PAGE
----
chapter  26
18 Pages

GENDER DISPLAYS AND MEN'S POWER: THE "NEW MAN" AND THE MEXICAN IMMIGRANT MAN

I N O U R discussions about m a s c u l i n i t y w i t h o u r students (most o f w h o m are

w h i t e a n d u p p e r - m i d d l e class), talk invar iab ly turns to c r i t i c a l descr ipt ions o f

the " m a c h o " b e h a v i o r o f " t r a d i t i o n a l m e n . " Cons is tent ly , these m e n are p o r -

trayed as " o u t t h e r e " , n o t i n the c lassroom w i t h us. A l t h o u g h it usual ly r e -

mains an u n s p o k e n subtext , at t imes a student w i l l actual ly speak i t : T h o s e

m e n w h o are sti l l s tuck i n " t r a d i t i o n a l , sexist, a n d m a c h o " styles o f m a s c u l i n i -

ty are b lack m e n , L a t i n o m e n , i m m i g r a n t m e n , and w o r k i n g - c l a s s m e n . T h e y

are n o t us; w e are the N e w M e n , the M o d e r n , E d u c a t e d , a n d E n l i g h t e n e d

M e n . T h e b e l i e f that p o o r , w o r k i n g - c l a s s , a n d e t h n i c m i n o r i t y m e n are stuck

i n an atavistic, sexist " t r a d i t i o n a l male ro le , " w h i l e w h i t e , educated m i d d l e -

class m e n are f o r g i n g a m o r e sensitive egal i tar ian " N e w , " o r " M o d e r n m a l e

HONDAGNEU-SOTELO/M ESSNER

ro le , " is n o t u n c o m m o n . S o c i a l sc ient i f ic t h e o r y a n d research o n m e n a n d

mascul in i ty , as w e l l as the " m e n s m o v e m e n t , " too of ten c o l l u d e w i t h this b e -

l i e f b y d e f i n i n g m a s c u l i n i t y almost ent i re ly i n terms o f gender display (i.e.,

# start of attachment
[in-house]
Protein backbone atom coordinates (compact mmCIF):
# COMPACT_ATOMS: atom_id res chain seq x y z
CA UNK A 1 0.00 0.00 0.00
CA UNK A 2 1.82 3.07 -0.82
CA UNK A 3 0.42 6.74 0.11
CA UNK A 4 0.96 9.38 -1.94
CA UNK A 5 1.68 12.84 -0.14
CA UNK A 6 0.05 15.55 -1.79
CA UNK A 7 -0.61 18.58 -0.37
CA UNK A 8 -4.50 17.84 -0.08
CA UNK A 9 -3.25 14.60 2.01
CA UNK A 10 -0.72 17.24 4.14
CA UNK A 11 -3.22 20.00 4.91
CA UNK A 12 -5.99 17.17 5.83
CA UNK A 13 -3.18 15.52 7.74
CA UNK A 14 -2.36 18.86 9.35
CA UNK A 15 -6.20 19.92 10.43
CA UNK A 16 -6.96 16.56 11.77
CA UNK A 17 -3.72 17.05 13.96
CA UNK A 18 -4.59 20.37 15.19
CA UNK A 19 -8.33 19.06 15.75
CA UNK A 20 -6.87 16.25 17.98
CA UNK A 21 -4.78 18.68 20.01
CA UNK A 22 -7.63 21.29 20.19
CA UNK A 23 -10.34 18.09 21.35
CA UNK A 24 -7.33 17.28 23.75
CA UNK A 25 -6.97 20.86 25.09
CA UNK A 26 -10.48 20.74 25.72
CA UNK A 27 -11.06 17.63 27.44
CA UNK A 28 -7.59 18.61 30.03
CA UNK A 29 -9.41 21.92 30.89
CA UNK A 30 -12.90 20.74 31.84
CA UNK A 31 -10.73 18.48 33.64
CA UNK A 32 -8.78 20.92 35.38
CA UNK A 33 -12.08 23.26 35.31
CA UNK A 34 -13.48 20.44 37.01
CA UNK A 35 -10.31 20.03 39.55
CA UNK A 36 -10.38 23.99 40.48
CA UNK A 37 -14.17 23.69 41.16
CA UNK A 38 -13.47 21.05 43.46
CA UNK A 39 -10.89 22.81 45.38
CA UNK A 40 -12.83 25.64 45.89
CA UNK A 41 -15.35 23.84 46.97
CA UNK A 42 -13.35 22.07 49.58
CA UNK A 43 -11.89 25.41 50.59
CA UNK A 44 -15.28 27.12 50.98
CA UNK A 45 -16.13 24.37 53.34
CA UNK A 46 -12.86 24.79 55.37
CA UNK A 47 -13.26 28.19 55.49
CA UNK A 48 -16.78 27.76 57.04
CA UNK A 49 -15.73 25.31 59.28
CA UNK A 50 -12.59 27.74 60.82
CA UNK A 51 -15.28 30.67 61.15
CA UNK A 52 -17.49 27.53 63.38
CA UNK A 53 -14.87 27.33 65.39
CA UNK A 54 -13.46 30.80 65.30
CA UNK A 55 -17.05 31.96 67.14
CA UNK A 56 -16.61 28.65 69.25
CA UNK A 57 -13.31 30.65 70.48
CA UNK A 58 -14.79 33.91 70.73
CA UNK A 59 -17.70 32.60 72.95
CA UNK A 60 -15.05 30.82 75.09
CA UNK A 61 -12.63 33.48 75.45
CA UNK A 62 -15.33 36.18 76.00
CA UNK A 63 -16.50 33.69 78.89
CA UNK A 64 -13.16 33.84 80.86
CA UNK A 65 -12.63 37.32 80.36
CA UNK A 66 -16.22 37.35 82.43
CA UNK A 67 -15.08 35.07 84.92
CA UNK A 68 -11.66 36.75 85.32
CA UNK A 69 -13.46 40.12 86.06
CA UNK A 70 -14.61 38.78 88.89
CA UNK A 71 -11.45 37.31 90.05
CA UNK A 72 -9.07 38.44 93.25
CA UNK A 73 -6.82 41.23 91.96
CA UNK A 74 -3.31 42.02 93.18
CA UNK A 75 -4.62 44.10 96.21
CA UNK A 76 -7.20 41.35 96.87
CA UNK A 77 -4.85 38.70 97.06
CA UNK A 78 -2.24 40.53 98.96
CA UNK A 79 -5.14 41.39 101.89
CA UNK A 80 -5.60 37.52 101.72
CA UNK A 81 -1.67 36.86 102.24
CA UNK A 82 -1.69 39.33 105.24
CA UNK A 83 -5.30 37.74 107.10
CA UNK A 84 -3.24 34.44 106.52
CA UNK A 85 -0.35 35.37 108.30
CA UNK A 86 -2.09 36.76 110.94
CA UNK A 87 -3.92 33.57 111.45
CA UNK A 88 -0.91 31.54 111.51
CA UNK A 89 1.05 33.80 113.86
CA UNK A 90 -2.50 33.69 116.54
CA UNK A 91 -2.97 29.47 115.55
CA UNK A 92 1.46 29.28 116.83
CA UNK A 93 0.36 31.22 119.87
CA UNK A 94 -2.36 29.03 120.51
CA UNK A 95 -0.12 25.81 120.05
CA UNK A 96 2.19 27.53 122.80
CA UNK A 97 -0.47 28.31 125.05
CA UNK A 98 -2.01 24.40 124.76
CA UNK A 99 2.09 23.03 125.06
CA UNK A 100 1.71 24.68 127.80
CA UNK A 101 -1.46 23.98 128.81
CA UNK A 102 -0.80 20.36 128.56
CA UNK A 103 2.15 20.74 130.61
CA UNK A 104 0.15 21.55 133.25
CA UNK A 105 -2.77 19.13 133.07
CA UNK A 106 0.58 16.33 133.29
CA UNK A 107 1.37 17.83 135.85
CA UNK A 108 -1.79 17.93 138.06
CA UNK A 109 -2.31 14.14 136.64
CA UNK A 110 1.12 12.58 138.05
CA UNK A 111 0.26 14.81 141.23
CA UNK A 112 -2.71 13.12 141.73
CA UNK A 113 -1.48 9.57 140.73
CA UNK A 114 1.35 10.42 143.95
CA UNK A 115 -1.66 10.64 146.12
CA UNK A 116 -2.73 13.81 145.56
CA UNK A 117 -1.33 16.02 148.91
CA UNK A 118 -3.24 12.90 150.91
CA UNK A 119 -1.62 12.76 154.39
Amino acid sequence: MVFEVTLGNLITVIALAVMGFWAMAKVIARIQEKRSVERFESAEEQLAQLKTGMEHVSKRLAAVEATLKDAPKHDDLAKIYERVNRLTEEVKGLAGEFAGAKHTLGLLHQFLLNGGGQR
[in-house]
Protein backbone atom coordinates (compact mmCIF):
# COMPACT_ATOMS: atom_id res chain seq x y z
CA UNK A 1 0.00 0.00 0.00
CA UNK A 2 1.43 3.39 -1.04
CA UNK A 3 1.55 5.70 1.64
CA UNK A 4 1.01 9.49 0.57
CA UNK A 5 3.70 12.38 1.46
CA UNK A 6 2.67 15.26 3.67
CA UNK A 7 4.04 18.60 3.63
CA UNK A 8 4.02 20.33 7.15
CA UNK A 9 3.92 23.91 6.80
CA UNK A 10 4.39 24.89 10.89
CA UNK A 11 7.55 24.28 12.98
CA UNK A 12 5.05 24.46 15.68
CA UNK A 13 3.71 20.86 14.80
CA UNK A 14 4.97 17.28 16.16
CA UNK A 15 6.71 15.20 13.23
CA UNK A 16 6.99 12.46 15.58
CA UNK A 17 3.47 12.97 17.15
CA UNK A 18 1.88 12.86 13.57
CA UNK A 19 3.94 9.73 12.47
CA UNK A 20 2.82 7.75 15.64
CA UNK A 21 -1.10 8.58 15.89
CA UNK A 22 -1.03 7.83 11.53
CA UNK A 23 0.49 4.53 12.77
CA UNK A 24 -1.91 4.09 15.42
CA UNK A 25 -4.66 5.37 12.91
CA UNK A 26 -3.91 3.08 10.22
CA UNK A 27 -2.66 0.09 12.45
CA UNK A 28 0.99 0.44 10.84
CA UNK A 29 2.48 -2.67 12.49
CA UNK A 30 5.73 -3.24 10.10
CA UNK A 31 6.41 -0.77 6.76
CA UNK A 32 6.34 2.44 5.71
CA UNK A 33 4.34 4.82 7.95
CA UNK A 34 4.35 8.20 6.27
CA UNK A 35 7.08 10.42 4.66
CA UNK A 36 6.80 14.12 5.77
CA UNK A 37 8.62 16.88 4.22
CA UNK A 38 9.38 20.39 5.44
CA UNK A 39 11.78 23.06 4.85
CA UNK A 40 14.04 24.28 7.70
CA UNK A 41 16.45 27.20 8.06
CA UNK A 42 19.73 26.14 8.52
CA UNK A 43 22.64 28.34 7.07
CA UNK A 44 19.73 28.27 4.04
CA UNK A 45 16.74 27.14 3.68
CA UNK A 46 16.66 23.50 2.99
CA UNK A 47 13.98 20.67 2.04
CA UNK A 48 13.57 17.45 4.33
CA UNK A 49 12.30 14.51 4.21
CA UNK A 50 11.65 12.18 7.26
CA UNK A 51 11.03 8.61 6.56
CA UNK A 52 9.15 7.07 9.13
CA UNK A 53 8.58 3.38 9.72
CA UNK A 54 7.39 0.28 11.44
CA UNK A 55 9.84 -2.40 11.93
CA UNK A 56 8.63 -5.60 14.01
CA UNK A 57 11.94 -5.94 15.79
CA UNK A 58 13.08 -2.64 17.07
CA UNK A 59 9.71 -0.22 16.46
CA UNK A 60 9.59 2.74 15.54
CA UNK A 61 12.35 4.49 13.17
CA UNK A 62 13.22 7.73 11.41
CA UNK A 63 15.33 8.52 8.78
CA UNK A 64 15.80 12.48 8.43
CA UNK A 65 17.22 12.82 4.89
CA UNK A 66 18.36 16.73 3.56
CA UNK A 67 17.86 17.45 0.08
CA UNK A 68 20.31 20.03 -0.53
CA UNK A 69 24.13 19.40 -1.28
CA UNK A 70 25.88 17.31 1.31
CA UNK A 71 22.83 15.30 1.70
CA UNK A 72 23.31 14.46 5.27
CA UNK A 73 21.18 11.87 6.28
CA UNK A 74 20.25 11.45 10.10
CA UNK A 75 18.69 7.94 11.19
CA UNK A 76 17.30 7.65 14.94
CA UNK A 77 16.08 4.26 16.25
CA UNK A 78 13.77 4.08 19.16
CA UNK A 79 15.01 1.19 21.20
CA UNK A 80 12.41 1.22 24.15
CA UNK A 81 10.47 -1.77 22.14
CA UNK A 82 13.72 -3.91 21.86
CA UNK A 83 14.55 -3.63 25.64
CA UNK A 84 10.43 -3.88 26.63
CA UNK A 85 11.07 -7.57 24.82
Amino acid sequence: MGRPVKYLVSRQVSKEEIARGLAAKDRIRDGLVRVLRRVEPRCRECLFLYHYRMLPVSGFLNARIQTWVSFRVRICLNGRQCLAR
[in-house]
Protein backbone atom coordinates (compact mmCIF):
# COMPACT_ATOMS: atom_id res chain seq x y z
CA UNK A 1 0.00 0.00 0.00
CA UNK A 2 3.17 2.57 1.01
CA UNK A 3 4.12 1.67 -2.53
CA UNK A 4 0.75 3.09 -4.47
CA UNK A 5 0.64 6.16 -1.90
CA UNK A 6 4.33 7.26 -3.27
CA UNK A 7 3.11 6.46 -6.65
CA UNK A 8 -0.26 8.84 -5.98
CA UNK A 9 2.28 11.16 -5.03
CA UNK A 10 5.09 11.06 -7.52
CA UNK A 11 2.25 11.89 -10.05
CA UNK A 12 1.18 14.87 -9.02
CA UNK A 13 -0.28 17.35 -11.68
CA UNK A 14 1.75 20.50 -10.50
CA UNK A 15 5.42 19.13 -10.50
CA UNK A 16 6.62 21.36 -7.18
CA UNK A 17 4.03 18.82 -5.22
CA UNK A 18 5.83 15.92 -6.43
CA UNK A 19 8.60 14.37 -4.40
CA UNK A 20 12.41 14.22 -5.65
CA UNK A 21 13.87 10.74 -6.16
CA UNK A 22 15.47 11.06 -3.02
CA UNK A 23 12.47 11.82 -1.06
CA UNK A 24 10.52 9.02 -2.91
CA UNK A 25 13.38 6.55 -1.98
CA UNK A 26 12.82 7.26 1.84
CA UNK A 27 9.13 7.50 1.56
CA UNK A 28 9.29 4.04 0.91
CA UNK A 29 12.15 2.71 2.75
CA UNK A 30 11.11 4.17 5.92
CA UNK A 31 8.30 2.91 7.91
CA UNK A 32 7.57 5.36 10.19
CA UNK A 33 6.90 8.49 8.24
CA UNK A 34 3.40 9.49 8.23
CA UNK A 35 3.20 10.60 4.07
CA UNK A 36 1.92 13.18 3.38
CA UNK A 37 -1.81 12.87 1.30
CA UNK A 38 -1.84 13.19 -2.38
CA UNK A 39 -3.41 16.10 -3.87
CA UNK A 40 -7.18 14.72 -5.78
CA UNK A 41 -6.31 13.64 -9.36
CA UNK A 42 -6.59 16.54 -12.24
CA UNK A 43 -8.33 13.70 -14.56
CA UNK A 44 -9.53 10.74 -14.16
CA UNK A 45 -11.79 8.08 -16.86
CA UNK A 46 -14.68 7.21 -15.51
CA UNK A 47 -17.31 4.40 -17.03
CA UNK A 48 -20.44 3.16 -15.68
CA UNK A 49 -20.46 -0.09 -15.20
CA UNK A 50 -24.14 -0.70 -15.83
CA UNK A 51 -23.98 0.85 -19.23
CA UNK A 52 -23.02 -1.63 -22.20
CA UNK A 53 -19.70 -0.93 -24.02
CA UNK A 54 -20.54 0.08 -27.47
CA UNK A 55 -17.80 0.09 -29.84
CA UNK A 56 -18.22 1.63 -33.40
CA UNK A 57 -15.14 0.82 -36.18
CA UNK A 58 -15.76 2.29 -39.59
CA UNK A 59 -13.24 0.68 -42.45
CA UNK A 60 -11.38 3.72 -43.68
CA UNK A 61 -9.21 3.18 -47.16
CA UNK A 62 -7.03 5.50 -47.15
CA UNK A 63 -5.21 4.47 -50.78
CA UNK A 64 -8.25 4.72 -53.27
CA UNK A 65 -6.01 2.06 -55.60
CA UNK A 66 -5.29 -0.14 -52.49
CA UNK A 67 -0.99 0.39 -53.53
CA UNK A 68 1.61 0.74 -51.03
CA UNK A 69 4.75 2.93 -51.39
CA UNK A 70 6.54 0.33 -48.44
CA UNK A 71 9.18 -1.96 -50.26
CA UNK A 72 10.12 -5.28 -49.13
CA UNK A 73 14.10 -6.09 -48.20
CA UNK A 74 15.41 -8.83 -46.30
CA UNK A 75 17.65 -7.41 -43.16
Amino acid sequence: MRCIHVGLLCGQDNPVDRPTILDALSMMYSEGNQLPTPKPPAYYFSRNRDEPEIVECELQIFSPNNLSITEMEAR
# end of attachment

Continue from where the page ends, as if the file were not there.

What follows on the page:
styles o f talk, dress, a n d b o d i l y c o m p o r t m e n t ) , w h i l e i g n o r i n g men's s t r u c t u r -

al pos i t ions o f p o w e r a n d p r i v i l e g e over w o m e n a n d the s u b o r d i n a t i o n o f c e r -

tain groups o f m e n to o t h e r m e n ( B r o d , 1983-1984) . O u r task i n this chapter

is to e x p l o r e a n d expl icate s o m e l inks b e t w e e n c o n t e m p o r a r y men's g e n d e r

displays a n d men's var ious pos i t ions i n a social s tructure o f p o w e r . Scot t

Col t rane ' s (1992) compara t ive analysis o f gender display a n d p o w e r i n 93

n o n i n d u s t r i a l societies provides us w i t h an i m p o r t a n t start ing p o i n t . C o l t r a n e

f o u n d that men's " f ie rce p u b l i c displays a n d d e n i g r a t i o n o f w o m e n . . . c o m -

pet i t ive phys ica l contests, voc i ferous oratory, ceremonies related to warfare ,

exclusive men's houses a n d rituals , a n d sexual v i o l e n c e against w o m e n " are

c o m m o n features i n societies w h e r e m e n c o n t r o l p r o p e r t y a n d have distant

relations w i t h y o u n g c h i l d r e n ( C o l t r a n e , 1992, p. 87). B y contrast, " i n societies

i n w h i c h w o m e n exercise s igni f icant c o n t r o l over p r o p e r t y a n d m e n have

close relat ionships w i t h c h i l d r e n , m e n i n f r e q u e n t l y a f f i r m the i r manl iness

t h r o u g h boastful demonstra t ions o f strength, aggressiveness, a n d sexual p o t e n -

c y " (p. 86). T h i s research suggests that men's p u b l i c gender displays are n o t

g r o u n d e d i n s o m e essential " n e e d " for m e n to d o m i n a t e others but , instead,

t e n d to vary a c c o r d i n g to the extent o f p o w e r a n d p r i v i l e g e that m e n h o l d

v i s - a - v i s w o m e n . P u t another way, the m i c r o p o l i t i c s o f men's a n d w o m e n ' s

da i ly gender displays a n d interact ions b o t h reflect a n d reconstruct the

m a c r o p o l i t i c a l relations b e t w e e n the sexes (Henley , 1977).